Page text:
U.S. Senator Bernard Sanders Speech at The Brookings Institution
Washington, D.C. February 9, 2015
Let me thank The Brookings Institution for hosting this event, E.J. Dionne for moderating it, and all of you for coming out this morning. I appreciate your being here very much.
Before I begin my remarks let me say a few words about myself and how I got here, because my journey here has been, to say the least, a little bit different than many others who have been on this platform.
I was born in Brooklyn, New York, in 1941. My father came to this country from Poland at the age of 17 without a penny in his pocket and without much of an education. My mother graduated high school in New York City. My family was never really poor, but we never had much money. My father was a paint salesman and we were solidly lower-middle class. My parents, brother and I lived in a small rent-controlled apartment. As a kid, I learned what lack of money means to a family. That's a lesson I have never forgotten.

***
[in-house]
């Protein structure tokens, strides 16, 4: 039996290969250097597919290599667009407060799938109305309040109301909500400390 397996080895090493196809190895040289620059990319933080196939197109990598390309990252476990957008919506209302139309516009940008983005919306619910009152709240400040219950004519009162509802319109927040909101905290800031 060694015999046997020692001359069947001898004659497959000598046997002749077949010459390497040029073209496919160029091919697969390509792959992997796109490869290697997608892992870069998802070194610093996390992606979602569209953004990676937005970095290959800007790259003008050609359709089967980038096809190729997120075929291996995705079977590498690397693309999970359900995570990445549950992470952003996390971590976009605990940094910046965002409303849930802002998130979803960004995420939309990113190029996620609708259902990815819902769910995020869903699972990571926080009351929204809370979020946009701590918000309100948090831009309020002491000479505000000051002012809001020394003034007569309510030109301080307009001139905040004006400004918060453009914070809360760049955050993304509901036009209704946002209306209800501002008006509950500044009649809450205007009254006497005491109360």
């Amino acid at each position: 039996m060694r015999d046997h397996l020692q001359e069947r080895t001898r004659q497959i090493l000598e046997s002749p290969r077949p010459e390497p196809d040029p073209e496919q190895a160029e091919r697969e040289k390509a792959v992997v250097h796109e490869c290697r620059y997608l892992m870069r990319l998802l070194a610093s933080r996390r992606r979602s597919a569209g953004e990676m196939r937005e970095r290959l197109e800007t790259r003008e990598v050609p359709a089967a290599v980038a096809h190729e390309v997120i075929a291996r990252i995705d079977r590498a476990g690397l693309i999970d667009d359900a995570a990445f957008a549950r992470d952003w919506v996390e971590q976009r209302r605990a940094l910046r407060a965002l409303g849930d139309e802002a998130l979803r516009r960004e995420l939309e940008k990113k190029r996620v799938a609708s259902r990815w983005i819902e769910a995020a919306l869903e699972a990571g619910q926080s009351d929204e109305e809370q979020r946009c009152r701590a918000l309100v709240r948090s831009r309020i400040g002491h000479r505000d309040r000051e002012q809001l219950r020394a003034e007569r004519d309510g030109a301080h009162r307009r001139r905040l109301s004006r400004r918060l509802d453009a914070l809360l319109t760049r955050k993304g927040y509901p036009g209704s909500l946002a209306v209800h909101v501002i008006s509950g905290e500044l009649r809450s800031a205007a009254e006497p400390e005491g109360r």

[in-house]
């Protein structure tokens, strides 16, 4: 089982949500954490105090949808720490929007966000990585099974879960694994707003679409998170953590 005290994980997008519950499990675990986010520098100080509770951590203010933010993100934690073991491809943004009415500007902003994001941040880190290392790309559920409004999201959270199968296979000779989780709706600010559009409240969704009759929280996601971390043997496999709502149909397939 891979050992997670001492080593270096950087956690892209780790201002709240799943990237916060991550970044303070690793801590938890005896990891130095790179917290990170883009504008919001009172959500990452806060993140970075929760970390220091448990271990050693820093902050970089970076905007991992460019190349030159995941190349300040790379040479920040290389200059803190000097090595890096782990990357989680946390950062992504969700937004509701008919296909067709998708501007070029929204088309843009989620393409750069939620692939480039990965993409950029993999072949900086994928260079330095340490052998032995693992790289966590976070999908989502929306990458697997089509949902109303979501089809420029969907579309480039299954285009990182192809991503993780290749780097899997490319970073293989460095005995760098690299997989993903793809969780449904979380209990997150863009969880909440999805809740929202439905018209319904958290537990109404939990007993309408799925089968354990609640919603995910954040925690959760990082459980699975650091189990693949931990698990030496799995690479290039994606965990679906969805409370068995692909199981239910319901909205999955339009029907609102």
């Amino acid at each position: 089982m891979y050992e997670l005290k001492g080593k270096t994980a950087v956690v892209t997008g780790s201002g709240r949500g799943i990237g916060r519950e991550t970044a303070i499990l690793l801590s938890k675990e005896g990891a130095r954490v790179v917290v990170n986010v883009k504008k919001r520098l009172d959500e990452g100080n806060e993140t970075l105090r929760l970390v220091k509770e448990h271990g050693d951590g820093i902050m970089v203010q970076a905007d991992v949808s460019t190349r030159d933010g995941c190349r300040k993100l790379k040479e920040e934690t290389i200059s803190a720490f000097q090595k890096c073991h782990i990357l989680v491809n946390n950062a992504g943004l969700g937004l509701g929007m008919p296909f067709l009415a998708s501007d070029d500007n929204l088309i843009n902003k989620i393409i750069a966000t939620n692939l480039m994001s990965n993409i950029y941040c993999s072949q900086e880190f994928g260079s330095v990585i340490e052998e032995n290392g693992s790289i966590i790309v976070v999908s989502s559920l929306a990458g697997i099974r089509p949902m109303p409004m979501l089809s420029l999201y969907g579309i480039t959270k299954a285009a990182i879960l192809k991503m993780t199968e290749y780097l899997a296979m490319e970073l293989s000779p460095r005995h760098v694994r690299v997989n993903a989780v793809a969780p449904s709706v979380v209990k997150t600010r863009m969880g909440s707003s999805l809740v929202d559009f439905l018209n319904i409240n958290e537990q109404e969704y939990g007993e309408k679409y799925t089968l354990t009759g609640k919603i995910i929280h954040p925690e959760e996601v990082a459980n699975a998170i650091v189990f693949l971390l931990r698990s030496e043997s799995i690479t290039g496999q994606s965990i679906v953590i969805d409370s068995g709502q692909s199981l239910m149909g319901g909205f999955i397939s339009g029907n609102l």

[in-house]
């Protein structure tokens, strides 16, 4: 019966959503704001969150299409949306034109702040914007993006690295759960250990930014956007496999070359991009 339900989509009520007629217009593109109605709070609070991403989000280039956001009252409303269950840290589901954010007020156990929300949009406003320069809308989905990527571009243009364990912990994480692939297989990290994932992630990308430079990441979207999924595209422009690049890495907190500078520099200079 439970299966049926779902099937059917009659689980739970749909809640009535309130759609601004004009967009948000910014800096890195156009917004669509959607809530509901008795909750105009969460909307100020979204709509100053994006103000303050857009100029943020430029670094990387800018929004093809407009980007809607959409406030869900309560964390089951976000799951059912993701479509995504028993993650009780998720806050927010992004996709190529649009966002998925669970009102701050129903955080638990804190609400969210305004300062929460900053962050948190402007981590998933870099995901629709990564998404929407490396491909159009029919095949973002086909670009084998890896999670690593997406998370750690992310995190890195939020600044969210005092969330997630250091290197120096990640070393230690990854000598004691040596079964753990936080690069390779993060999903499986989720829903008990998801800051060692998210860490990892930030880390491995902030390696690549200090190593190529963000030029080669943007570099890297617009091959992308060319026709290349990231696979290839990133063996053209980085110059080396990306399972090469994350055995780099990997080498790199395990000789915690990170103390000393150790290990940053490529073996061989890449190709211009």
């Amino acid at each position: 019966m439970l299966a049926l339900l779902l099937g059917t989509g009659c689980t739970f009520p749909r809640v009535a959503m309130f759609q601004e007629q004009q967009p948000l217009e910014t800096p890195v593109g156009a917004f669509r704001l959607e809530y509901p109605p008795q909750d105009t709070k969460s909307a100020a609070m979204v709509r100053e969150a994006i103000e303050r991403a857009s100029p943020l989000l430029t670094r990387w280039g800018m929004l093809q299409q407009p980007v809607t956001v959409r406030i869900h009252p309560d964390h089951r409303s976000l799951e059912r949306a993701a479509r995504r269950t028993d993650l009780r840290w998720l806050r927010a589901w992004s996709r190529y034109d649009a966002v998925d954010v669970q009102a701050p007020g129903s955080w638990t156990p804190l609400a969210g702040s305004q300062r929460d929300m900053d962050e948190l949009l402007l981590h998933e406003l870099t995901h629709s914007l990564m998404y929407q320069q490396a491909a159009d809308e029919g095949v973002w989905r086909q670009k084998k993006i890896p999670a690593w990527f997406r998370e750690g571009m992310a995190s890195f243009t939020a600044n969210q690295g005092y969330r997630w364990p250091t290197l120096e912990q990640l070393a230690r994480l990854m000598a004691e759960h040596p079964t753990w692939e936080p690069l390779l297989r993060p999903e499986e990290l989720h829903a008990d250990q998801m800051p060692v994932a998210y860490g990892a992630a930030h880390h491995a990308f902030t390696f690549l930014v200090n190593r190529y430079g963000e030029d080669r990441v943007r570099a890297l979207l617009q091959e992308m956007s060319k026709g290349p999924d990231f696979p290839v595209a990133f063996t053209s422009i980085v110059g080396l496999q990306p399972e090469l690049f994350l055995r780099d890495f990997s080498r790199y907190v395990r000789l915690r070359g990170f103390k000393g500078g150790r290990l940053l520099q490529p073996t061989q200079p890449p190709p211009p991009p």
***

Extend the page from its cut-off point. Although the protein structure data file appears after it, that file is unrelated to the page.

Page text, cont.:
My wife Jane and I have been married for 27 years. We have four kids and seven grandchildren. And, without trying to be overly dramatic about it, what motivates me politically is the question of what kind of country and world they will live in.
As the longest serving Independent in American congressional history, let me briefly describe to you my political journey.
In 1971, in a special election held to fill the seat of deceased senator, I ran for the U.S. Senate on a small third party in Vermont called the Liberty Union. I received 2 percent of the vote. A year later, in the general election, I ran for governor of Vermont. I received 1 percent of the vote. Two years later, in 1974, I ran for the Senate again and received 4 percent of the vote. Two years after that I ran for governor and received 6 percent of the vote.
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